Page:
BPM Examples

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Good morning Epicor Community!

I wanted to create a post that gives everyone an opportunity to share how they’re using or have used BPMs in their current or past Epicor environments.

Maybe you’d like to share some of your favorite BPMs or one that you’re most proud of?

I am looking for inspiration and ideas that’ll help me and others in future BPM developments!

As always, you guys are the best, and I appreciate all you’ve helped me with.

Great idea Mike, im relatively new to BPM and would also like some ideas where possible

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I’ve got over 100 BPM’s at the moment, so I don’t recall everything that they do off the top of my head, but here’s the headlines:

  • Strip out weird characters, leading/trailing spaces, and other general nonsense from new PartNums.

  • Ditto for JobNums. In fact I force a fairly strict control over them to keep people from inventing their own secret codes. It’s one of a handful of Data Directives and the only DD that calls a function.

  • I turned the “on hold” checkbox in Order Entry from a soft warn a hard stop in shipment entry.

  • Disable various stock processes that, for practical or policy reasons, we don’t want them doing.

  • Rules based system that selects indirect codes automatically for users since they were not reliably selecting the right one.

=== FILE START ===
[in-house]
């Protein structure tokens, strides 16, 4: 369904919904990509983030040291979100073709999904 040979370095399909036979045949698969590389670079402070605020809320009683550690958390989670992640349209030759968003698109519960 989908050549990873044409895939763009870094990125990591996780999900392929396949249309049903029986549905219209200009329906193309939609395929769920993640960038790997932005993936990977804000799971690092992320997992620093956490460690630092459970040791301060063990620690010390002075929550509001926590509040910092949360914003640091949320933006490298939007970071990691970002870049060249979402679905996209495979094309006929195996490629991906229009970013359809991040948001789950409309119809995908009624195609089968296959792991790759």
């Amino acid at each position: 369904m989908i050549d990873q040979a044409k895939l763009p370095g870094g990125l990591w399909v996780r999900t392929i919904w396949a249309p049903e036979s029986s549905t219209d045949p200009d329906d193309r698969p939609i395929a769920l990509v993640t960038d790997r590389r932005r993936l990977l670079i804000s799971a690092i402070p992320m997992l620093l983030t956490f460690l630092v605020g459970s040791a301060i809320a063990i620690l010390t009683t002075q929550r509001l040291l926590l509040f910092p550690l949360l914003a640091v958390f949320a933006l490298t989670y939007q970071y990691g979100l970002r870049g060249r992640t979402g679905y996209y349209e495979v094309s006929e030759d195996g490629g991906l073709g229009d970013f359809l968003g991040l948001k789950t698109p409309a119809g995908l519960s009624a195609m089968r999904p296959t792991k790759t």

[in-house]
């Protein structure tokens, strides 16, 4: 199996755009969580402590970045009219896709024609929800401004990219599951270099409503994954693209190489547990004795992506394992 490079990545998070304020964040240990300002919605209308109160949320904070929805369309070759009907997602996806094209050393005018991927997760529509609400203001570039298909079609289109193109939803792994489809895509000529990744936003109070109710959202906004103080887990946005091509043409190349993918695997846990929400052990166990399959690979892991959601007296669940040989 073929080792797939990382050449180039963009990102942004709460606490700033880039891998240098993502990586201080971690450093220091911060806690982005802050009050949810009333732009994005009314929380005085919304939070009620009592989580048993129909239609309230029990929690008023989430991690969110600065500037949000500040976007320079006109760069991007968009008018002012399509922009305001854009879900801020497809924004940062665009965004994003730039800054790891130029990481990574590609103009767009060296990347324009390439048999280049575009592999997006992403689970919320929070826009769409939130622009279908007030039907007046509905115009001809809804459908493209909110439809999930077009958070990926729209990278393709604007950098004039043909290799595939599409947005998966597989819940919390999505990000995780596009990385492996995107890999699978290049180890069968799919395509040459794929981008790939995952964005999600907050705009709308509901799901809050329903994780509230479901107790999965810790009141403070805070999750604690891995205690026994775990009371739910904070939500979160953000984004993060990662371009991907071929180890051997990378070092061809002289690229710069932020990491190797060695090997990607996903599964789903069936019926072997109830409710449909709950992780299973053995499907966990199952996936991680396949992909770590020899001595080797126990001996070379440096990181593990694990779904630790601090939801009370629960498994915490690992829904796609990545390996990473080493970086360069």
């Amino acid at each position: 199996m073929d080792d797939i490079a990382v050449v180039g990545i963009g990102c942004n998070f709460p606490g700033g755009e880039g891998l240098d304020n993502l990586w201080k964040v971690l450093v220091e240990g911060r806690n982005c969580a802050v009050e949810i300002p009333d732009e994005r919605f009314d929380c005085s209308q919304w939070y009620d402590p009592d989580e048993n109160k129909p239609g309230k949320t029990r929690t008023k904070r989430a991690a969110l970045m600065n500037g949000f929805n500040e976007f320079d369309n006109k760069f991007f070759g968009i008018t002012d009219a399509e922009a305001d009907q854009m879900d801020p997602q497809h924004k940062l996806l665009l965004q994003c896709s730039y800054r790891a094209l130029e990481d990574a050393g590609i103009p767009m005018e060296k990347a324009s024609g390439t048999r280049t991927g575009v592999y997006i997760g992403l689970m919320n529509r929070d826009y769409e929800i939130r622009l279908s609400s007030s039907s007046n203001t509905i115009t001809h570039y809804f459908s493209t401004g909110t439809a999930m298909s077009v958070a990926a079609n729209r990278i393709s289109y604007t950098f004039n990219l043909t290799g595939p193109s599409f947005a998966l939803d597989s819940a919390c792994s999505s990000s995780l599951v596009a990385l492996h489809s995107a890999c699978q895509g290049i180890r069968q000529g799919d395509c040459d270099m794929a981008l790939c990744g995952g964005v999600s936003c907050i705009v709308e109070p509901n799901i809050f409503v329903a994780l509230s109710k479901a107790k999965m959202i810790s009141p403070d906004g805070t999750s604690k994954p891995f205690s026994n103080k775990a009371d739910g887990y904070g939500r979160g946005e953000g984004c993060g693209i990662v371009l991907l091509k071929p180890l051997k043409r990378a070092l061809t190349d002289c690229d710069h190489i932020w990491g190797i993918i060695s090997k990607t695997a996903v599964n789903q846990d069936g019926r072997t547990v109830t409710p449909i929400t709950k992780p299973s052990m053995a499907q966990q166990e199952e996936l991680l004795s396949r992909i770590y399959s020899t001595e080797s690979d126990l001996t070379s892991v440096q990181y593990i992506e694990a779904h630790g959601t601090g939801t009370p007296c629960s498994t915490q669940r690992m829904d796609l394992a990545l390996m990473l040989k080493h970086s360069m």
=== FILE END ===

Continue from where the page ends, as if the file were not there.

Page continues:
• Email alerting when a business event happens. Though, that’s more of a past thing. I’ve moved those into scheduled functions that trigger periodically to avoid spamming users.

  • Revision control system. Once you approve a rev, you cannot alter it. A new rev is required. This is also combined with a system for controlling the Rev field to include a customer/internal rev sequence. Plus, I hijacked Express Part Checkout to create a new internal rev rather than checkout the existing rev. There’s other QoL items to make this fairly easy for users. The whole thing is over a half-dozen BPM’s leaning on a library of about as many functions to drive the custom logic.

  • Sign-off routines where someone checks a box to approve/acknowledge something in the system and the BPM logs user and DateTime to UD fields (which are either read-only or invisible to the user).

  • System that uses ECM/DocStar to manage Supplier Certificates, the expire data attached to the doc as metadata, and warns/blocks users trying to cut PO’s or ship items to vendors with expired certs.

  • Various bits of custom logic that turn UD apps into something with actual rules that tie back into the stock modules.

  • Auto-print barcode labels. It sends an API call to Bartender.

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10 years ago I built a class called “Five BPMs every consultant should know how to create”.
Here was the agenda:

Here are the main slides:

Main lesson on the next slide… do not do change logs without a condition… in the case of Jobs… only log FIRM jobs, because if you dont, then MRP will create change log entries for all sorts of things, and your change logs will be huge.

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Y’all over here digging up bones :rofl:

Hi John,

Great insight to some possibilities.

i am particularly interested in the revision control system, would it be possible to share how youve captured this?

  • Revision control system. Once you approve a rev, you cannot alter it. A new rev is required. This is also combined with a system for controlling the Rev field to include a customer/internal rev sequence. Plus, I hijacked Express Part Checkout to create a new internal rev rather than checkout the existing rev. There’s other QoL items to make this fairly easy for users. The whole thing is over a half-dozen BPM’s leaning on a library of about as many functions to drive the custom logic.